In an alternative arrangement as is illustrated in FIG. 3 and consequent on the nature of transformers, sensing means 4 sensing the current in the primary 9 of the drive transformer 10 would be indicative of current in the loop 2. Again, and as is illustrated in FIG. 4, a transformer can be used to sense current in the loop 2. Here, if the primary 12 of a second transformer 11, instead of only being a current sensing winding (low impedance) is a primary winding capable of supporting the full AC supply, it provides a method of sensing which depends on the relative current in the secondary windings 13 and 14, and hence the voltages across each of the two primaries 12 and 15 in series. Thus, if secondary 13 is open circuit and secondary 14 is driving the sense load, the majority of the AC supply voltage will be across primary 15 and the voltage across primary 12 and hence secondary 14 will be low. When the loop is made and secondary 13 approaches short circuit, the majority of the AC supply voltage will be across primary 12 and hence the sense load. The effect is to give amplification to the sensing circuit 4, and a sensitivity dependant on the relative values of the loop impedance and the sense load.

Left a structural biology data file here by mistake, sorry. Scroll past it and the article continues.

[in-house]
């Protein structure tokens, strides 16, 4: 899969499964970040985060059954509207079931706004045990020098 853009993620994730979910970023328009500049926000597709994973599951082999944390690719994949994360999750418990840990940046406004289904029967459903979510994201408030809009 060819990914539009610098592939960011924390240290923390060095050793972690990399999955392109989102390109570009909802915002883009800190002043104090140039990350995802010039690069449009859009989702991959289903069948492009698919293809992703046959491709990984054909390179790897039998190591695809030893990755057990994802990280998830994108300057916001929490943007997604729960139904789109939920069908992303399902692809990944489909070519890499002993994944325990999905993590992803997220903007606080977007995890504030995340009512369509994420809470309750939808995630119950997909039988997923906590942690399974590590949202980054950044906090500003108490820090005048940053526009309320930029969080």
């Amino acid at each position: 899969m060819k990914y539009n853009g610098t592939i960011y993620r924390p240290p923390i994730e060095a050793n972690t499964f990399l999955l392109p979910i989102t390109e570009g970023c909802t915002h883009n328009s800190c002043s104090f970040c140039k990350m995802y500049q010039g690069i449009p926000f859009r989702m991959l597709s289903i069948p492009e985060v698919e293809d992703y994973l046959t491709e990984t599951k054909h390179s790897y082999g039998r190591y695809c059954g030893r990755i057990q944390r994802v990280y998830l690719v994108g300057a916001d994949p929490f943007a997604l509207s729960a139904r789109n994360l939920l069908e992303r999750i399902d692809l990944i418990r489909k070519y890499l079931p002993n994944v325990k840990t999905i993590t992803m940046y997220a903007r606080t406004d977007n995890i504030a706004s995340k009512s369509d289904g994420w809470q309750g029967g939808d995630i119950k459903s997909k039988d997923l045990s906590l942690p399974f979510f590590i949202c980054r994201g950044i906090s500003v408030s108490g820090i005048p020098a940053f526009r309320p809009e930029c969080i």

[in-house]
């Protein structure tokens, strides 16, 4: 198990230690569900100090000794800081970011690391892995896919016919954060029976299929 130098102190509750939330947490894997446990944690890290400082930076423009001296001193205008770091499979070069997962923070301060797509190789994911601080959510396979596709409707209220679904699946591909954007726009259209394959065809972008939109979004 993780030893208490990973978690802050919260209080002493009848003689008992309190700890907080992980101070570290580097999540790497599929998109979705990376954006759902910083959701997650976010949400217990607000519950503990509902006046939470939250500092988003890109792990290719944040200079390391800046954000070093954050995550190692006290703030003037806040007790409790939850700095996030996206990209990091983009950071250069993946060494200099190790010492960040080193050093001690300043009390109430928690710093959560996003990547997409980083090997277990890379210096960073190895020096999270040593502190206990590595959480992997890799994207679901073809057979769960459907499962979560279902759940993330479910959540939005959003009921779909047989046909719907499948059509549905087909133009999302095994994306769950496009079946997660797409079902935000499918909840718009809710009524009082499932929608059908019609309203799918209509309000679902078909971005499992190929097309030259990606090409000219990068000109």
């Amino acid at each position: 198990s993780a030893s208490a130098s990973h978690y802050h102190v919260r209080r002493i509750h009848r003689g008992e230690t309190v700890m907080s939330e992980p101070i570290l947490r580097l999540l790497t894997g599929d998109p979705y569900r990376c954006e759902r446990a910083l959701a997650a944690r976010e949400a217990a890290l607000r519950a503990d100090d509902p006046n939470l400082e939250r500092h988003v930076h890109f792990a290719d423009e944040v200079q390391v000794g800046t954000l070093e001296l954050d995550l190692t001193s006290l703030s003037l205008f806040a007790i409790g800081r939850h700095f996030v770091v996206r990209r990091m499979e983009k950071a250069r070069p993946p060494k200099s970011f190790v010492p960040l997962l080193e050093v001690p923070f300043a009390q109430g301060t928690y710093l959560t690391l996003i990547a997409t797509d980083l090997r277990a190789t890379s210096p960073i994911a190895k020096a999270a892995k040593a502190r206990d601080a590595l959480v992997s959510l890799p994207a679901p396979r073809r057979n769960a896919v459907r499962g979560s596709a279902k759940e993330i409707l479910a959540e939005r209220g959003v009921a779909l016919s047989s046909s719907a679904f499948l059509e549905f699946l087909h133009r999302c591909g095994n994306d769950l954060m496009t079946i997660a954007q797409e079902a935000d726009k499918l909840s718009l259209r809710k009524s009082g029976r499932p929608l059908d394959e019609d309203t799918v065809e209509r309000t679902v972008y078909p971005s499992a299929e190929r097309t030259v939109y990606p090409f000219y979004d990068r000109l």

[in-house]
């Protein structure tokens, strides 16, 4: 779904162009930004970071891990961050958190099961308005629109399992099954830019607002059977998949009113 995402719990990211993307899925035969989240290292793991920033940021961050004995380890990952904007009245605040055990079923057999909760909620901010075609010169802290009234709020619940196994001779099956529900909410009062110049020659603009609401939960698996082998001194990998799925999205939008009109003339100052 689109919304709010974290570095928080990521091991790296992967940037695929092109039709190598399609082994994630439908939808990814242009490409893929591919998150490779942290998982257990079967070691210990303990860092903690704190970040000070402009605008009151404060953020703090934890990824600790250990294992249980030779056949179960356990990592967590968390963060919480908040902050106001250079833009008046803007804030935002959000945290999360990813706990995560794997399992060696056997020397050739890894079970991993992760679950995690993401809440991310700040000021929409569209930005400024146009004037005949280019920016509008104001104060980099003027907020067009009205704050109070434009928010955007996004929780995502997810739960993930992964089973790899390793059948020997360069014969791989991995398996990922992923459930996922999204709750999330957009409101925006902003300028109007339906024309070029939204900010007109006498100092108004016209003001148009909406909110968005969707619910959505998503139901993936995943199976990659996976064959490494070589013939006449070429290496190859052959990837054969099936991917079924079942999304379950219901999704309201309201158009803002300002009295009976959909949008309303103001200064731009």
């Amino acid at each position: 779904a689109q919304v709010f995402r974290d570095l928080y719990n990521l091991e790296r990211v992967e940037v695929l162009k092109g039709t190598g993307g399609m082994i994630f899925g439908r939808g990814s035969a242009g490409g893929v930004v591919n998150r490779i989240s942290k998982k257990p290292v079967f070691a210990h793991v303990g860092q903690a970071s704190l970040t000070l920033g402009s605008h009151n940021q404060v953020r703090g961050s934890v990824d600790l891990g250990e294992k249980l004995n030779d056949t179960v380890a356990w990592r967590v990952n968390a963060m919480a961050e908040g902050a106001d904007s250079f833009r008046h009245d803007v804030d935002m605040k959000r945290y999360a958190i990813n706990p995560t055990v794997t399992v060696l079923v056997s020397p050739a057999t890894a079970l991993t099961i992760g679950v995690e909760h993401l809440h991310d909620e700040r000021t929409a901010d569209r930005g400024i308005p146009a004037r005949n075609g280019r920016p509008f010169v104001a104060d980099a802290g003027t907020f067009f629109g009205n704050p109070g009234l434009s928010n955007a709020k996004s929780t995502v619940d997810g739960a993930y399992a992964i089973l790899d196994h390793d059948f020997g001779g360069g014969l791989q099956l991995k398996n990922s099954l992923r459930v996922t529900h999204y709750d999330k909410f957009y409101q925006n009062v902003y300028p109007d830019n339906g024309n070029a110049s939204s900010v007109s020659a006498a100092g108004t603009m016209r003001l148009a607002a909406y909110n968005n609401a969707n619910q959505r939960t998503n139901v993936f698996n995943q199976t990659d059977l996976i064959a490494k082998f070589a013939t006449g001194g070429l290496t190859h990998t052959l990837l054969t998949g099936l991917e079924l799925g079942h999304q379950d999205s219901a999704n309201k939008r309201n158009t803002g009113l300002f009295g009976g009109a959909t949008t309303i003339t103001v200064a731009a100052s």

There may be a desirability of amplifying the sensitivity of the circuit to ensure that the loop 1 is completed by its connection to the workpiece 2 and not by other means. Thus, and as is illustrated in FIG. 5, a drive transformer 16,17 is placed in each connecting arm, and the two primaries 22, 23 placed in series with the primary 20 of a third transformer 21 which is connected to the sensing load. This ensures that the loop 2 is made through the intended connections (and not through some other “ground”) since both secondary 19 and secondary 18 of the transformer 17, 16 must be passing a high monitoring current for secondary 24 of the transformer 21 to operate the sensing circuit.